the HEAD commit. The revert is done against the
beginning state of your index.
@@ -75,6 +80,20 @@ effect to your index in a row.
--signoff::
Add Signed-off-by line at the end of the commit message.
+EXAMPLES
+--------
+git revert HEAD~3::
+
+ Revert the changes specified by the fourth last commit in HEAD
+ and create a new commit with the reverted changes.
+
+git revert -n master\~5..master~2::
+
+ Revert the changes done by commits from the fifth last commit
+ in master (included) to the third last commit in master
+ (included), but do not create any commit with the reverted
+ changes. The revert only modifies the working tree and the
+ index.
Author
------
@@ -84,6 +103,10 @@ Documentation
--------------
Documentation by Junio C Hamano and the git-list <git@vger.kernel.org>.
+SEE ALSO
+--------
+linkgit:git-cherry-pick[1]
+
GIT
---
Part of the linkgit:git[1] suite
diff --git a/Documentation/git-status.txt b/Documentation/git-status.txt
index 2d4bbfc..2fd054c 100644
--- a/Documentation/git-status.txt
+++ b/Documentation/git-status.txt
@@ -27,6 +27,10 @@ OPTIONS
--short::
Give the output in the short-format.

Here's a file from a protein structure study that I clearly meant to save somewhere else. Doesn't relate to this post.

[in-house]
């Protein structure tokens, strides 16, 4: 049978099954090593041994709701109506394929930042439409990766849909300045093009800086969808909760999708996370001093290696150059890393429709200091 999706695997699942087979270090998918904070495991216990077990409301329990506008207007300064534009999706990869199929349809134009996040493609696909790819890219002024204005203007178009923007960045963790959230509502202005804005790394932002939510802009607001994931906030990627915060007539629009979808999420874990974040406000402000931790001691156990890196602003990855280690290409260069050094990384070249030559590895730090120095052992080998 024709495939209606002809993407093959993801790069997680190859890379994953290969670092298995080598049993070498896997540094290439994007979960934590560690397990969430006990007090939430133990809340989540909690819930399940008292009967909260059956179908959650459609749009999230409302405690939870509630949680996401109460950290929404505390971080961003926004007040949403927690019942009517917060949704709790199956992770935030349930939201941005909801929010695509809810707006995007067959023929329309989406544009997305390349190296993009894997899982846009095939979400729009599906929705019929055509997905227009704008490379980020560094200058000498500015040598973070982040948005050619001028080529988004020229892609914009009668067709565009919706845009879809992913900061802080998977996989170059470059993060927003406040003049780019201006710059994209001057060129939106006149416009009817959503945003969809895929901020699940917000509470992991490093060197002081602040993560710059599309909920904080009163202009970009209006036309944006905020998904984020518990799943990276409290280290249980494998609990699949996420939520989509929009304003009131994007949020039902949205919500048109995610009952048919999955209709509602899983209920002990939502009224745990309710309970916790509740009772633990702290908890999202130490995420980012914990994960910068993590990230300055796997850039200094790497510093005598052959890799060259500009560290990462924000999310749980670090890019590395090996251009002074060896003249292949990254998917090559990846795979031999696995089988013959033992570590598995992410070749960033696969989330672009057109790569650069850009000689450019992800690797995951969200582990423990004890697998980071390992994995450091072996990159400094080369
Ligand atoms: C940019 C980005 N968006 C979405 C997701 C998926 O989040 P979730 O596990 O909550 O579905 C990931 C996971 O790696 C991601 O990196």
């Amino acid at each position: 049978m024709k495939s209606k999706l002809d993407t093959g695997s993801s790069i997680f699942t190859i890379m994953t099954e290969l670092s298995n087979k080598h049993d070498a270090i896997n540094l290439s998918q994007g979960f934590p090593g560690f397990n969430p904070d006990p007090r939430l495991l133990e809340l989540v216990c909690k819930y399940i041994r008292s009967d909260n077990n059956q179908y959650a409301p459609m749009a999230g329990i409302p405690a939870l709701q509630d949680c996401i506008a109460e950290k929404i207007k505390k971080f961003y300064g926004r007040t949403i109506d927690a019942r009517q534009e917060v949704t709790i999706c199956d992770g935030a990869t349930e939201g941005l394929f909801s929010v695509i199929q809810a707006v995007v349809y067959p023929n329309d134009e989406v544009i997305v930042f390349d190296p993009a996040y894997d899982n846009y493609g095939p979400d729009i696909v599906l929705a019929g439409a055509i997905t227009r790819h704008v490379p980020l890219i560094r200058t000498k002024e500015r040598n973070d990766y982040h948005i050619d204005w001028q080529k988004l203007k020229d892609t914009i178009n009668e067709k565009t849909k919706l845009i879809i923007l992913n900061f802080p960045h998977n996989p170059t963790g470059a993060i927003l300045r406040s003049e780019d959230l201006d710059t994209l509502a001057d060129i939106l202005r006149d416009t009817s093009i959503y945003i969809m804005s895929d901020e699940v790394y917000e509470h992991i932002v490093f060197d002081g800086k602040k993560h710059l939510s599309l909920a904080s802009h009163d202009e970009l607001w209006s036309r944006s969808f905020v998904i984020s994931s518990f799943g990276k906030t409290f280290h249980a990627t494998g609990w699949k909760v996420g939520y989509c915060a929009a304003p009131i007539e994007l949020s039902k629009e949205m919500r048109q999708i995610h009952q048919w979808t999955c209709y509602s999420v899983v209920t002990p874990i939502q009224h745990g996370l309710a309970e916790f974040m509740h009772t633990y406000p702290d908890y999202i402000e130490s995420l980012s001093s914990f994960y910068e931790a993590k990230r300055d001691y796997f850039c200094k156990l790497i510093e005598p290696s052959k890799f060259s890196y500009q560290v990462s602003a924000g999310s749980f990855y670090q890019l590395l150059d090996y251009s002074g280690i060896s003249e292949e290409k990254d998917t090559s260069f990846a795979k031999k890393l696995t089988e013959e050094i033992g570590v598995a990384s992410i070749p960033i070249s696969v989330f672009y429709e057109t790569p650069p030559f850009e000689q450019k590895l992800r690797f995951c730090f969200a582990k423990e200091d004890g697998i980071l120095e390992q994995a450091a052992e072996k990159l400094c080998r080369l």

+-b::
+--branch::
+ Show the branch and tracking info even in short-format.
+
--porcelain::
Give the output in a stable, easy-to-parse format for scripts.
Currently this is identical to --short output, but is guaranteed
@@ -49,6 +53,17 @@ See linkgit:git-config[1] for configuration variable
used to change the default for when the option is not
specified.
+--ignore-submodules[=<when>]::
+ Ignore changes to submodules when looking for changes. <when> can be
+ either "untracked", "dirty" or "all", which is the default. When
+ "untracked" is used submodules are not considered dirty when they only
+ contain untracked content (but they are still scanned for modified
+ content). Using "dirty" ignores all changes to the work tree of submodules,
+ only changes to the commits stored in the superproject are shown (this was
+ the behavior before 1.7.0). Using "all" hides all changes to submodules
+ (and suppresses the output of submodule summaries when the config option
+ `status.submodulesummary` is set).
+
-z::
Terminate entries with NUL, instead of LF. This implies
the `--porcelain` output format if no other format is given.
@@ -120,6 +135,10 @@ Ignored files are not listed.
? ? untracked
-------------------------------------------------
+If -b is used the short-format status is preceded by a line
+
+## branchname tracking info
+
There is an alternate -z format recommended for machine parsing. In
that format, the status field is the same, but some other things
change. First, the '->' is omitted from rename entries and the field
@@ -128,7 +147,7 @@ order is reversed (e.g 'from -> to' becomes 'to from'). Second, a NUL
and the terminating newline (but a space still separates the status
field from the first filename). Third, filenames containing special
characters are not specially formatted; no quoting or
-backslash-escaping is performed.
+backslash-escaping is performed. Fourth, there is no branch line.
CONFIGURATION
-------------